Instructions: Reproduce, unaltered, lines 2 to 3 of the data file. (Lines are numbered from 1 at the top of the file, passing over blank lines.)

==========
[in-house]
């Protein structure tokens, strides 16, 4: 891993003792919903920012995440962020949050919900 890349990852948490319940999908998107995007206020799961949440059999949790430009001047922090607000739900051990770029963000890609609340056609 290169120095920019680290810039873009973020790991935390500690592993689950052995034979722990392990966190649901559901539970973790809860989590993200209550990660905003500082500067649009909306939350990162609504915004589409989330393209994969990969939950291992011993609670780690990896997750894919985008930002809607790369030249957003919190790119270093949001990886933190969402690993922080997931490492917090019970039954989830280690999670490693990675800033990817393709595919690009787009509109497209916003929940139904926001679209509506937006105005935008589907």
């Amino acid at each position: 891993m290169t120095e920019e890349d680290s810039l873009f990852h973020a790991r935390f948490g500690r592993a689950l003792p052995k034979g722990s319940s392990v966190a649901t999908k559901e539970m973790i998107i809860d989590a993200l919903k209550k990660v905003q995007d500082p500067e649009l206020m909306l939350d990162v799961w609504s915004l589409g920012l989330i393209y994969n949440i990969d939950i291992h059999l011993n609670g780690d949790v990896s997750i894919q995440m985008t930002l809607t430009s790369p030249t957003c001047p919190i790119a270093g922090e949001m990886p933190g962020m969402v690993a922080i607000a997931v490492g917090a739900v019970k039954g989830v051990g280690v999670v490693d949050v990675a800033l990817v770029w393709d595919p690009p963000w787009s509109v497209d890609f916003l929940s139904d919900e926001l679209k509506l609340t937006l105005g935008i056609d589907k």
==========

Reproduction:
């Protein structure tokens, strides 16, 4: 891993003792919903920012995440962020949050919900 890349990852948490319940999908998107995007206020799961949440059999949790430009001047922090607000739900051990770029963000890609609340056609 290169120095920019680290810039873009973020790991935390500690592993689950052995034979722990392990966190649901559901539970973790809860989590993200209550990660905003500082500067649009909306939350990162609504915004589409989330393209994969990969939950291992011993609670780690990896997750894919985008930002809607790369030249957003919190790119270093949001990886933190969402690993922080997931490492917090019970039954989830280690999670490693990675800033990817393709595919690009787009509109497209916003929940139904926001679209509506937006105005935008589907």
């Amino acid at each position: 891993m290169t120095e920019e890349d680290s810039l873009f990852h973020a790991r935390f948490g500690r592993a689950l003792p052995k034979g722990s319940s392990v966190a649901t999908k559901e539970m973790i998107i809860d989590a993200l919903k209550k990660v905003q995007d500082p500067e649009l206020m909306l939350d990162v799961w609504s915004l589409g920012l989330i393209y994969n949440i990969d939950i291992h059999l011993n609670g780690d949790v990896s997750i894919q995440m985008t930002l809607t430009s790369p030249t957003c001047p919190i790119a270093g922090e949001m990886p933190g962020m969402v690993a922080i607000a997931v490492g917090a739900v019970k039954g989830v051990g280690v999670v490693d949050v990675a800033l990817v770029w393709d595919p690009p963000w787009s509109v497209d890609f916003l929940s139904d919900e926001l679209k509506l609340t937006l105005g935008i056609d589907k």